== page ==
The Good Shepherd


Failure to Launch




The Last Royals


Manchurian Candidate


The Ladykillers


Intolerable Cruelty


Two Weeks Notice


The Rookie

Joel Schumacher

John Duigan
Journey of August King

Neil Jordan
Michael Collins

Peter Hewitt
Tom & Huck


Kyle Turner has also recorded over 50 television commercials

Past Performances

Thursday, March 27, 2014
American Symphony Orchestra
Carnegie Hall
New York City
Saturday, February 22, 2014
American Symphony Orchestra
Bard Fischer Center
New York, NY
Friday, January 31, 2014
American Symphony Orchestra
Carnegie Hall
New York, NY
Saturday, January 25, 2014
Vienna Chamber Orchestra
Richardson Auditorium
Princeton, NJ
Sunday, January 19, 2014
Princeton Symphony
Richardson Auditorium
Princeton, NJ
Sunday, June 17, 2012
OK Mozart Festival
Main Arts Center
Batlesville, OK
Saturday, June 16, 2012
OK Mozart Festival
Main Arts Center
Batlesville, OK
Friday, June 15, 2012
OK Mozart Festival
Main Arts Center
Batlesville, OK
Order Kyle's CDMSR Classics - EXPRESSIONS. The Heart of the Tubahttp://www.msrcd.com/1118/1118.html
Montclair State Universityhttp://www.montclair.edu/
American Symphony OrchestraLeon Botstein, Music Directorhttp://www.americansymphony.org/
Orchestra of St. Luke'shttp://www.oslmusic.org/
Kerry TurnerComposer, French Hornhttp://www.kerryturner.com/
Aestheticize MediaWeb/Graphic Design & Photographyhttp://www.aestheticize.com/

Kyle Turner is available for ensemble or solo performances, masterclasses, and private teaching. For more information, contact Mr. Turner:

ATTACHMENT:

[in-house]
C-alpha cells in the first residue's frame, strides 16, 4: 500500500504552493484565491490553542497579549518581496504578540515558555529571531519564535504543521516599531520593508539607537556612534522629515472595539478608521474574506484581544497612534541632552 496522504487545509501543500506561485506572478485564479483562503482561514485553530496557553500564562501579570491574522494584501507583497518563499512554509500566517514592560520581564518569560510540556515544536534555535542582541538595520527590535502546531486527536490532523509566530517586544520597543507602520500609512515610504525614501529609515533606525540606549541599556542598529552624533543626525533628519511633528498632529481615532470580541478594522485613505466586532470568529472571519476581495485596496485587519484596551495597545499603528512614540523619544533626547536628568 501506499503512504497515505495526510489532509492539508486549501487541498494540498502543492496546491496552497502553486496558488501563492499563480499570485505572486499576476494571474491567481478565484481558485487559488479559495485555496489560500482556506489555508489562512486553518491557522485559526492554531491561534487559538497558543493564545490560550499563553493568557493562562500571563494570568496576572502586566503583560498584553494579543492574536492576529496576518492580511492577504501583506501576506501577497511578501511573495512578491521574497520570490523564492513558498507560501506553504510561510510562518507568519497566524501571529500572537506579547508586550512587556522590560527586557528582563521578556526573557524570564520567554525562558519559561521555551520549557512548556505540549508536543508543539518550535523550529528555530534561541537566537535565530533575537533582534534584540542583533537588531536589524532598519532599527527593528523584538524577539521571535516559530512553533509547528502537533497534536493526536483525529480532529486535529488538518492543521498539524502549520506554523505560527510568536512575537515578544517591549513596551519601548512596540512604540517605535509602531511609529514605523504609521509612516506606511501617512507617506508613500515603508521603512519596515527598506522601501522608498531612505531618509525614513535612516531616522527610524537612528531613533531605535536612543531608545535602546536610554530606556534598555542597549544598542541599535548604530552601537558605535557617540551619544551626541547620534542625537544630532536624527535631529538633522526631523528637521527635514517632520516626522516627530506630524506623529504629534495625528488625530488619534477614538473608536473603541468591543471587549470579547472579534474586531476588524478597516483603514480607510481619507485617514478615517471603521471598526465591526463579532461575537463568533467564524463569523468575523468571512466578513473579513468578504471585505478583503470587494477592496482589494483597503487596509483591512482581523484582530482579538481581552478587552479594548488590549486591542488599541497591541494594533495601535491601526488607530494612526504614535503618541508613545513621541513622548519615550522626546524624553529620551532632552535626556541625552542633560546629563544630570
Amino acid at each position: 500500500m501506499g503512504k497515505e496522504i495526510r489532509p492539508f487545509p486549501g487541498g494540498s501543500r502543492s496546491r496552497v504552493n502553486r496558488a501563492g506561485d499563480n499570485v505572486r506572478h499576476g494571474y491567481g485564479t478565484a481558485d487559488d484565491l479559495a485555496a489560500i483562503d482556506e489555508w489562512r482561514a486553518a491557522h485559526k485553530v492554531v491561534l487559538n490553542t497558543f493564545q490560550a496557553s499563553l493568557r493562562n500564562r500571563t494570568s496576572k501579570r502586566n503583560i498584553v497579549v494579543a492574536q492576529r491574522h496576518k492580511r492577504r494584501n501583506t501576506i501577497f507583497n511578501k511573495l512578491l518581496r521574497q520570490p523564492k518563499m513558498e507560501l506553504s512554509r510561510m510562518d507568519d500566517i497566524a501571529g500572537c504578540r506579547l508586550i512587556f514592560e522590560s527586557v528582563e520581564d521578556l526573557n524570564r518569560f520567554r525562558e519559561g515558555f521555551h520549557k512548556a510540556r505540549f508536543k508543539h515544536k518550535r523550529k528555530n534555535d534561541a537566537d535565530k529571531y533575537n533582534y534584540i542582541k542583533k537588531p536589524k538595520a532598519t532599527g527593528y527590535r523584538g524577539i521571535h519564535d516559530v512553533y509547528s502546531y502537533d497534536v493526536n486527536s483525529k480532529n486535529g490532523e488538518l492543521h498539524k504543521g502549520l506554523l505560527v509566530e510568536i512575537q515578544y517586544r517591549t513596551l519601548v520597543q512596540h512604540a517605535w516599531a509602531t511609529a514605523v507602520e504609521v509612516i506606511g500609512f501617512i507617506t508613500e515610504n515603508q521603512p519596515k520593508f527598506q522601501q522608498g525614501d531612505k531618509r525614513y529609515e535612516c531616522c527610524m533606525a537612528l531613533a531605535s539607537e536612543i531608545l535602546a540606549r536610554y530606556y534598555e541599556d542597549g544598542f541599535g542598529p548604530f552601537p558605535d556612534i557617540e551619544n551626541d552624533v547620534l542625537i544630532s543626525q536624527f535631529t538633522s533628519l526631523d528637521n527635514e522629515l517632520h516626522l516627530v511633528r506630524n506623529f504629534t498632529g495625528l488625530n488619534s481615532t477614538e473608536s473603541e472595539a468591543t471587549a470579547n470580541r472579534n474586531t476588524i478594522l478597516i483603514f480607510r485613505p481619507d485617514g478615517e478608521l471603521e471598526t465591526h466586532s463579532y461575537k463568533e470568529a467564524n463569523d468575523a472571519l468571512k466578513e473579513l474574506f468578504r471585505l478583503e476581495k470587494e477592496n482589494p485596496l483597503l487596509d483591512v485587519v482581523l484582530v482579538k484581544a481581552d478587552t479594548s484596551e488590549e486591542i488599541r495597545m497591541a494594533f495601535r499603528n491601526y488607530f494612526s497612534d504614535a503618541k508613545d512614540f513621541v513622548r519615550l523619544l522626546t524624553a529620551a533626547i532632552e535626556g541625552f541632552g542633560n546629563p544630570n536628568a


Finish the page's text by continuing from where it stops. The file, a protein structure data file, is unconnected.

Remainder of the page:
Kerry Turner
Sonatine for Tuba & Piano
from Expressions - The Heart of the Tuba
J. Willams
Irish Reel/Leaving Home
from Expressions - The Heart of the Tuba
A. Zequinha
Tico Tico
from Expressions - The Heart of the Tuba
L. Subramanium
Farewell to Manju
from Expressions - The Heart of the Tuba
Kerry Turner
Concerto for Bass Trombone or Tuba
II - Andante
from The Orchestral Music of Kerry Turner
Sinfonia Iuventus, Warsaw
Dariusz Wisniewski
Carl Nielsen
Symphony No. 4
I. Allegro
New York Philharmonic
New York Philharmonic
Sakari Oramo
Live performance. December 14, 2002
Avery Fisher Hall - New York, NY
Kerry Turner
Saturday Brass Quintet
Tom Hoyt, Charles Olsen - trumpet
Peter Schoettler - french horn
Michael Hosford - trombone
Kyle Turner - tuba
Richard Wagner
Prelude to Act 3
New York Philharmonic
Lorin Maazel
Live performance. February 14, 2004
Avery Fisher Hall - New York, NY
Andre Previn
Triolet for Brass
IV - Waltz
St. Luke's Chamber Ensemble
Traditional (arr. Elizabeth Disavino)
Three French Carols
from Christmas with Solid Brass


For those who really don’t get it,
There’s an instrument we hear but regret it.
Why is this so?
It’s just very low-
It’s a tuba, and don’t you forget it.

So low you have to dig.
A sound that’s very big.
Many just stare and say “eeuw”,
But enjoy its brassy hue.

Especially out under the lights,
The shine of those twisted up pipes.
To play it you don’t just blow,
You buzz your lips, you know?

Like a trumpet that took steroids,
It’s the bass the crowd avoids.
It can get a beautiful sound.
It can also get howls from a hound.

So why is it misunderstood?
Its beauty and tone are quite good!
Like a backbone we support the tune,
But it’s difficult to play before noon.